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Why We Do Get Template Part (8 posts)

  1. danielmichel
    Member
    Posted 2 years ago #

    Why do we do <?php get_template_part($slug, $name); ?>?
    Is it just a naming thing?
    Lets say I wanted to make different types of single files, like single-media, single-sidebar.
    These are all files I will call on the single page.
    Is this just a naming thing? is there any use for the 'slug'?

  2. WPyogi
    Forum Moderator
    Posted 2 years ago #

  3. danielmichel
    Member
    Posted 2 years ago #

    I read that. Still a bit confused

  4. Is this just a naming thing? is there any use for the 'slug'?

    It's just a useful naming convention and really works well for themes that want to be child theme friendly.

    For some examples and documentation on when/where to use get_template_part() give Chip's presentation a read.

    http://www.slideshare.net/chipbennett/wordcampgr-2012-developing-childtheme-friendly-themes

    Make sure you have coffee before you start. I think the parts you want are around slide 60. ;)

  5. danielmichel
    Member
    Posted 2 years ago #

    Ahhh, makes so much sense
    Thanks

  6. WPyogi
    Forum Moderator
    Posted 2 years ago #

  7. Those are useful links too, and I'm going to bask in the momentary glory of beating anyone to a reply (while looking around to see if Esmi or alchymyth beat me too as they always do with better replies...) ;)

  8. Chip Bennett
    Theme Review Admin
    Posted 2 years ago #

    The get_template_part() template tag is simply a file-include call to include any arbitrarily named file. It is analogous to get_header() to include header.php, get_footer() to include footer.php, get_sidebar() to include sidebar.php(), andget_search_form()to includesearchform.php`.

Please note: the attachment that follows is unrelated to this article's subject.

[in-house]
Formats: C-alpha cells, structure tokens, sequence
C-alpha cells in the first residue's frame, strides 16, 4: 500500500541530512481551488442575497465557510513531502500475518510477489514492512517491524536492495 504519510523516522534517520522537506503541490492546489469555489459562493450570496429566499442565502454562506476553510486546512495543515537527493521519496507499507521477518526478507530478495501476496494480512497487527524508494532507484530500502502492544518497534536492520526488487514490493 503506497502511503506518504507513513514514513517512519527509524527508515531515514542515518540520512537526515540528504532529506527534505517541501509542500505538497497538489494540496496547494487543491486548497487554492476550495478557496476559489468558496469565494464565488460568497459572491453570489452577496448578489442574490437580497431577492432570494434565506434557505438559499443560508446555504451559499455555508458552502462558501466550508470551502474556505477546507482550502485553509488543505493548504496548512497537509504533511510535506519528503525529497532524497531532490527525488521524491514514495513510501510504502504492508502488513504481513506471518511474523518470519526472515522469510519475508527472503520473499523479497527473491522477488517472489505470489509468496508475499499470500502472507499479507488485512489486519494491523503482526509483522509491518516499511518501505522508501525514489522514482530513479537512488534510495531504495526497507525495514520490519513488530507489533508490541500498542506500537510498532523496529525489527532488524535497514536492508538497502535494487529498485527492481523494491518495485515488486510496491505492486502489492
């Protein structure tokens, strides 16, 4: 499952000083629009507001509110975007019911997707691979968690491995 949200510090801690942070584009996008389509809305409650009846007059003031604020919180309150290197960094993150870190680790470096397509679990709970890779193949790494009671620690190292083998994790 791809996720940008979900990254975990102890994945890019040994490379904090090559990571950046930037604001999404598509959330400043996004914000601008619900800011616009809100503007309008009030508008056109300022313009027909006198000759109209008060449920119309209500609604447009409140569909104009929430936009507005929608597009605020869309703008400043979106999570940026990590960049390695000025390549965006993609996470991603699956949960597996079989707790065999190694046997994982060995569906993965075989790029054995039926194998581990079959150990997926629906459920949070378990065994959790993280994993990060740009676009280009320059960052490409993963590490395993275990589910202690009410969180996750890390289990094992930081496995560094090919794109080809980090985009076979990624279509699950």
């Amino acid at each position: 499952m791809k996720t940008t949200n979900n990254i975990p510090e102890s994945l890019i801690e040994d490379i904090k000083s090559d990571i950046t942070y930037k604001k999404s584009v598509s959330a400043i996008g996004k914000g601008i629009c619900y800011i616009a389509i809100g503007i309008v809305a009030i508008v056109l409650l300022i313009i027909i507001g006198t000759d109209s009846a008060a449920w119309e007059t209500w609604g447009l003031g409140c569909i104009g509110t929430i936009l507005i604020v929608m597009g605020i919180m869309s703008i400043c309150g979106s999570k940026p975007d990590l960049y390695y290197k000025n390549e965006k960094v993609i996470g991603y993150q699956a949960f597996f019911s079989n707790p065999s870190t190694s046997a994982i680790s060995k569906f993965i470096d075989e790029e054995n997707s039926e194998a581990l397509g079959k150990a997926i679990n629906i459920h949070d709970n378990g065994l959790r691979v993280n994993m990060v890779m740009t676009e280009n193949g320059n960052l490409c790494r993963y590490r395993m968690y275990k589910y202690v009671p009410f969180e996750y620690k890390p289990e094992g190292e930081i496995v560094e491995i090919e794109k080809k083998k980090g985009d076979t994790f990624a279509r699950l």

Calling get_template_part( $slug ) will include a file named <strong>$slug.php</strong>. The most common use case is get_template_part( 'loop' ) to include loop.php, as a means of abstracting the loop code out of the main template files.

    Calling get_template_part( $slug, $name ) will include a file named $slug-$name.php. So continuing our example above, you could have a different loop output for different post formats (video, image, gallery, aside, etc.). Combining get_template_part() with get_post_format() yields a very powerful way to include post-format-specific loop output, via get_template_part( 'loop', get_post_format() ). Using that call, if the current post has a post format of "gallery", the loop-gallery.php file would be included automatically.

    But here's the fun part: get_template_part() is really just a fancy wrapper for locate_template(): meaning that it is more powerful than a simple include() call, because it has the built-in ability to fall back to less-specific files.

    If you are using a Child Theme, and call get_template_part( $slug, $name ), WordPress will attempt to include each of the following files, in order:

    * $slug-$name.php in the <em>Child</em> Theme
    * $slug-$name.php in the <em>Parent</em> Theme
    * $slug.php in the <em>Child</em> Theme
    * $slug.php in the <em>Parent</em> Theme

    So if your parent Theme includes loop.php, you can override that file just for posts that have the "gallery" post format, simply by including loop-gallery.php in your Child Theme, and ensuring that you call get_template_part( 'loop', get_post_format() ) in the appropriate place(s).

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